The Fresh Loaf

News & Information for Amateur Bakers and Artisan Bread Enthusiasts

Extreme problem with 'developing flavor"

RiddelSkittle's picture

Extreme problem with 'developing flavor"

I'd recently been inspired by a video on Youtube by the author of the Tartine Bread book to give my breads a 'natural' rise, and I've recently been motivated by my bland, denser loaves that taste more of store-bought pre-made dough "fresh bread" that you bring home thaw/rise and bake. My bread's aren't completely awful. I've even had quite a few compliments and a couple of requests for more loaves. They fool the world of store-bought bread buyers, but not me. I want that perfect melt-in-your-mouth crumb and artisan crust. So it's easy to see that despite what people tell me, I'm easily discouraged about my bread. I've yet to make to my standards a "good" loaf. I've been making bread for about six months and in the beginning I wasn't having much luck. I only made it about once a month, but everytime something disasterous happened: I had to leave the house and the loaves mushroomed over the pan, I'd let it proof too much and it deflated, I didn't use enough flour or oil and half of the proofed dough ripped off and stuck to the bowl, my mother went to move the pans and poked the dough with her fingers, deflating it and one time my grandfather even had a heart attack and we had to go to the hospital. At this point, as these disasters happened one after the other, it was no suprise when my mother said, "I think it's time to give up on your bread-baking dream. Obviously it just wasnt't meant for you..." I'd almost thought that she was right.

I work a 9 to 5 or 9 to 6 job (the timing fluctuates) 5 days a week and am normally gone on the weekends, so initially I threw out the idea of these 'long-process' breads. I skipped to the quick stuff. It's winter here now, so I started using a space-heater to rise and proof dough quickly. And then...the blandness happened. Sure, I got what I wanted: actual cooked bread to eat. But no matter what recipe I used, what types of flour, everything tasted the same. Now I want change at any cost. So, as I was saying, being inspired and all by this video which promoted a 1o-12 hour rise, even 24hr rise, I thought: It's winter. I can manage that, right? I'd recently learned that I had to huge problem over-proofing dough. Now I'm terrified of it, and this idea of proofing bread for 10 hours did nothing to calm my fears. I'll trace the steps of what brought me here this groggy afternoon, bit by bit. And maybe I can get some advice.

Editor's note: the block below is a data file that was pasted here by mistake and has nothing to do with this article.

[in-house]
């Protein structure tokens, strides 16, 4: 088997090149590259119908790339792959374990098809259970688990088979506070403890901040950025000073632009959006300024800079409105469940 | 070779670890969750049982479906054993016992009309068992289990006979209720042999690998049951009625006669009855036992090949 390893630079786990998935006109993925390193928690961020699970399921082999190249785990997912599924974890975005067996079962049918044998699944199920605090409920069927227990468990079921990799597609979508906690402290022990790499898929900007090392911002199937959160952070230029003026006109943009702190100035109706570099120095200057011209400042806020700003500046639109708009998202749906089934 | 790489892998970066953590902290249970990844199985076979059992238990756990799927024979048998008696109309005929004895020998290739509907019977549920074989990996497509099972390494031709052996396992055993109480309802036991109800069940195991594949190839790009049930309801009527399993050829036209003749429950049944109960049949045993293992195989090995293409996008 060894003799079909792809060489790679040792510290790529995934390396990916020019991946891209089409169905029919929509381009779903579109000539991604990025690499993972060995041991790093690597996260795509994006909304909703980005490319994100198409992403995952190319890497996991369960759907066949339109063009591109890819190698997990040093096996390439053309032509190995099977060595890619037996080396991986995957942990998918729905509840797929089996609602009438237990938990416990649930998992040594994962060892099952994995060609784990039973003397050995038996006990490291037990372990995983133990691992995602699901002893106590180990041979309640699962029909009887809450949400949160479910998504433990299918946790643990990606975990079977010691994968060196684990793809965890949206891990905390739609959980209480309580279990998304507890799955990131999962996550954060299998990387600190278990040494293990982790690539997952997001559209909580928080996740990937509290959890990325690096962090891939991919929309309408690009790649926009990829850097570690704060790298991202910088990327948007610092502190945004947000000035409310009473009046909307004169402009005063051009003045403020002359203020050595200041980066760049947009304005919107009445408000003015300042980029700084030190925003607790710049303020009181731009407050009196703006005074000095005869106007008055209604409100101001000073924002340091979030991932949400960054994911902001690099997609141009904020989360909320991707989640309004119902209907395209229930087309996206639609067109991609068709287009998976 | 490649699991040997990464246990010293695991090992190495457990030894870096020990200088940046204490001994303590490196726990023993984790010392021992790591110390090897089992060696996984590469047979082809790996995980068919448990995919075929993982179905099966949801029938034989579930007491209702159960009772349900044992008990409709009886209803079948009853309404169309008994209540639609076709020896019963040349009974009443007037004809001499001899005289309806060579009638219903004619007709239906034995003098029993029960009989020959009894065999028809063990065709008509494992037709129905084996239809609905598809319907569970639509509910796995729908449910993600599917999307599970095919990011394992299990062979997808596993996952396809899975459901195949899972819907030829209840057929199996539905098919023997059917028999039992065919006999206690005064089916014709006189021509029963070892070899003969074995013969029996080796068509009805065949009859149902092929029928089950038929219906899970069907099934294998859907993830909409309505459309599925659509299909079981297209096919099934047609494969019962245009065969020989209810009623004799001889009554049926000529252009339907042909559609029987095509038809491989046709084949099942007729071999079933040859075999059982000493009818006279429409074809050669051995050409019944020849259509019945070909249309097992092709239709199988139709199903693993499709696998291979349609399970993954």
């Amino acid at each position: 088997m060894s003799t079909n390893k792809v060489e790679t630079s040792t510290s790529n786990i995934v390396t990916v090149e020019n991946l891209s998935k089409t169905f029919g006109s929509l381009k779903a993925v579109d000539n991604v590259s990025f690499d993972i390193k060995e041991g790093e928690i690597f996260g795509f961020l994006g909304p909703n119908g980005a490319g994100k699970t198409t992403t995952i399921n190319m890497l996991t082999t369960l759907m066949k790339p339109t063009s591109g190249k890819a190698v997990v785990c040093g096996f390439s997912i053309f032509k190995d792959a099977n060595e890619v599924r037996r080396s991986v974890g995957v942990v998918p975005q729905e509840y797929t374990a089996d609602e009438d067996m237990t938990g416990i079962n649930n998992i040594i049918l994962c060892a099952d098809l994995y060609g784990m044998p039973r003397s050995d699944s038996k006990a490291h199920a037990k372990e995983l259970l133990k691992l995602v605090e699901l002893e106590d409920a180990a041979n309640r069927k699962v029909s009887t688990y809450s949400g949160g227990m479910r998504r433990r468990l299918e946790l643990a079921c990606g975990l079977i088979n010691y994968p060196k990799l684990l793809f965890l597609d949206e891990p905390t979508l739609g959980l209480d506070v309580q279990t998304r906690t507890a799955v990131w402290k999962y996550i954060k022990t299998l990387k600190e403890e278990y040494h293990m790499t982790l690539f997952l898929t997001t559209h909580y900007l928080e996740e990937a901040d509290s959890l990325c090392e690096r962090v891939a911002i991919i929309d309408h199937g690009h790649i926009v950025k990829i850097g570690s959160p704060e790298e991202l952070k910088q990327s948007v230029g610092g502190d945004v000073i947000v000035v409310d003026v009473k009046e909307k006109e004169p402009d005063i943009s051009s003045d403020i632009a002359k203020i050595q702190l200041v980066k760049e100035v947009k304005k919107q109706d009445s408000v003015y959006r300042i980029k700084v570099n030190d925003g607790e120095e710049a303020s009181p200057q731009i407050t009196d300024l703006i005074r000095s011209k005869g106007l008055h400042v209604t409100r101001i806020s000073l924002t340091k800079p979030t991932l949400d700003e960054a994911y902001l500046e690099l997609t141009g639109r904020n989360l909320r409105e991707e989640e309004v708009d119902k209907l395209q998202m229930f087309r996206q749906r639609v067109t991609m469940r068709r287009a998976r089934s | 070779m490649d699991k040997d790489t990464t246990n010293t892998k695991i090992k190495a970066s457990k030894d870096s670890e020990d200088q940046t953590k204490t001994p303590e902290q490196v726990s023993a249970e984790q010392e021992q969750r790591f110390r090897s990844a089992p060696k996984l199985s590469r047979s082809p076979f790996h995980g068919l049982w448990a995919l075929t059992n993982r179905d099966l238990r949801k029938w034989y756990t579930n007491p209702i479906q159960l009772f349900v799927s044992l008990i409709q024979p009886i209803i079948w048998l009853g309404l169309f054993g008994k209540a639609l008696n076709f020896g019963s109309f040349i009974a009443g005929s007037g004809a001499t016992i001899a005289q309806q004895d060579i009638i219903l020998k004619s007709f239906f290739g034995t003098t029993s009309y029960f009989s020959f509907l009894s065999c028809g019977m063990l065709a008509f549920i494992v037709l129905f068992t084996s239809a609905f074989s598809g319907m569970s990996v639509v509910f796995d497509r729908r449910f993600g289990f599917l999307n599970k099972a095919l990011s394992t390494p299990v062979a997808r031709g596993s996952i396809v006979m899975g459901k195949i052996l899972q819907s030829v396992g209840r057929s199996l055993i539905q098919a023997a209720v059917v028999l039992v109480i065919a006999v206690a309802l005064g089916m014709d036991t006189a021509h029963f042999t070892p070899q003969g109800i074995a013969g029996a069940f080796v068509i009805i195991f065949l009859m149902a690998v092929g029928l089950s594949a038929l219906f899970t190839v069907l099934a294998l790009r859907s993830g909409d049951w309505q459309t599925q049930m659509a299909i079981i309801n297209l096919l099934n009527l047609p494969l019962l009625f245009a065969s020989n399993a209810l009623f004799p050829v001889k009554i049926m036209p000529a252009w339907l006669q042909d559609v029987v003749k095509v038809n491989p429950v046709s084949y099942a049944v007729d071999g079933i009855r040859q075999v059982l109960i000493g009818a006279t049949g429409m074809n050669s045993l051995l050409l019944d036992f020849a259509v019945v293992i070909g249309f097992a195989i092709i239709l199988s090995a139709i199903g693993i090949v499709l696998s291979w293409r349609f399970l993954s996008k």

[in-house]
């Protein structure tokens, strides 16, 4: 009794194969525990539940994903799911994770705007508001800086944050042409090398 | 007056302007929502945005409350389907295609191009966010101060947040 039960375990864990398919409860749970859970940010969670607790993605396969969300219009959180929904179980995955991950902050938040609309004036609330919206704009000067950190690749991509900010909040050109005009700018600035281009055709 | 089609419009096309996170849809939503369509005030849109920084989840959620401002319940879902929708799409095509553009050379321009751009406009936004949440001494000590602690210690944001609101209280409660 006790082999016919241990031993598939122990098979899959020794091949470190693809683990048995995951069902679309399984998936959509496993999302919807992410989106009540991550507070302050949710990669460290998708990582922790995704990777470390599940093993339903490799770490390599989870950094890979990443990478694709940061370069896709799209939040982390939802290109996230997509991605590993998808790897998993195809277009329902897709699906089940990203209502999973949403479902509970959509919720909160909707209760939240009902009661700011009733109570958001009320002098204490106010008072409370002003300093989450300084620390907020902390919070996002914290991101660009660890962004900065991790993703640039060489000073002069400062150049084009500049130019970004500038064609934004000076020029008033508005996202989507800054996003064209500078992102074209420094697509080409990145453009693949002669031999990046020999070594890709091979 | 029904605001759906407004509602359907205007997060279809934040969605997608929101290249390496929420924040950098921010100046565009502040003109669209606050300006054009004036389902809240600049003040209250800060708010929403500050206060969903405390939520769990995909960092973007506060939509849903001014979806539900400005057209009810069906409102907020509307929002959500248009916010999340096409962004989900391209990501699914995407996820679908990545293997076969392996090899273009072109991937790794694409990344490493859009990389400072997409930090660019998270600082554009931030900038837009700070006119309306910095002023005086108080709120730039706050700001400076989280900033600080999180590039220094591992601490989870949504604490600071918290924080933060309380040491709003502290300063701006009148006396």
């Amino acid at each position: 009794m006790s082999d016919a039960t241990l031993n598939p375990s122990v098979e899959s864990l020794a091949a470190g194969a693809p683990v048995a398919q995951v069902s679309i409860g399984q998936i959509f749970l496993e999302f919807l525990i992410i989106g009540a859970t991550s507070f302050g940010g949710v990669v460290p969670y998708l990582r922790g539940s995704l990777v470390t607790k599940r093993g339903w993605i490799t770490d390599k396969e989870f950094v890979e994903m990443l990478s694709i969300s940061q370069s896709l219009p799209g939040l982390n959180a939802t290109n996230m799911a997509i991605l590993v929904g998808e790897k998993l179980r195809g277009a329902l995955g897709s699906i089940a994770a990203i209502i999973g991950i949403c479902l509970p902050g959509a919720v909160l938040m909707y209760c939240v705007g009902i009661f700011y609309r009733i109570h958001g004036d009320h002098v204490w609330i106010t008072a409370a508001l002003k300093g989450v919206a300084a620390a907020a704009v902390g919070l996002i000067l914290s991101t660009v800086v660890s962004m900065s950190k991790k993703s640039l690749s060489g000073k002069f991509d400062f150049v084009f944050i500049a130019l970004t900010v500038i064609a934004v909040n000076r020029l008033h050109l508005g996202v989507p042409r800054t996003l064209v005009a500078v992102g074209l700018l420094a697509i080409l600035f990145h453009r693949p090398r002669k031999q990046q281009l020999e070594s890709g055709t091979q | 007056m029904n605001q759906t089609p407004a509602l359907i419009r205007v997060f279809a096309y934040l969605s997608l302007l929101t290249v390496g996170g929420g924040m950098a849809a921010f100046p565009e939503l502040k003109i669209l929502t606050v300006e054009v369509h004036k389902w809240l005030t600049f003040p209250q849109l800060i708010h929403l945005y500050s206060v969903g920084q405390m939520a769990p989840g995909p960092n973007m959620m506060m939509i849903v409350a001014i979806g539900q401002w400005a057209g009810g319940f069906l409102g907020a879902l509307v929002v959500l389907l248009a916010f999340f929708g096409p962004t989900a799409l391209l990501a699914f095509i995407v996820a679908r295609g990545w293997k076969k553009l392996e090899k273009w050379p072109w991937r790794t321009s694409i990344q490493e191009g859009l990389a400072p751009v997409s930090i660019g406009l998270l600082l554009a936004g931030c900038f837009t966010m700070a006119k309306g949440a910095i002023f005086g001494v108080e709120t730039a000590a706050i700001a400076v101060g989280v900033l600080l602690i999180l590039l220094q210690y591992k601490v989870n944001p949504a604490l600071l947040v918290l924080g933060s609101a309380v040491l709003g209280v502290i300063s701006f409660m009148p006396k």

I'll start with the recipe; a simple one I found on the internet:

1 cup water

2 1/2 cups bread flour

1tbs white sugar

1tsp salt (I use kosher, I read to use it over tablesalt in some bread book)

1 1/2 tsp yeast (I use instant yeast)

egg wash (optional)

The directions are for the bread machine, and then formation of the dough. I knead the dough by hand, one time I kneaded it for about 6 minutes or so, the dough last night I kneaded for about 12 mintues.

I put the dough into a oiled bowl and oil the bread itself, cover it with aluminum foil loosely and place it on a stand. It was around midnight, so obviously being winter, it's cooler and our house was around 75 degrees. I thought I was safe. I thought wrong. After the initial rise, I punch the dough down and knead a tiny bit more (just enough to get all the bubbles out) and rise again. Punch down again, all the works, and craft two little boule loaves. I let them sit. I wanted to "develope flavors" remember? So I went way over my over-proofing paranoia mark. I proofed it approximately from 3:30am to about..5 or 5:30am, when I couln't stand it anymore because it looked like it was about to burst (and deflate). I remember watching a video of the french baker who, after scoring boule loaves, could toss them about carelessly on any surface while it still held it's shape. Not I! I can barely touch the bread and have even at times been forced to proof the bread on whatever it is I would be baking it on so there would be minimum contact. I went to go brush the bread with the eggwash, finding I like the effect, and the inevitable happened. No scoring included! As I was brushing the dough it deflated. One loaf down. One more to go. I had better luck with brushing, but I knew as soon as I cut it, it would be the end. I was right, and both my loaves that I tried to give so much TLC died right in front of me. I was exhausted, disgruntled. I'd made a mess in the kitchen that I no longer felt like cleaning. It seemed the dream of developing flavor was a ruse.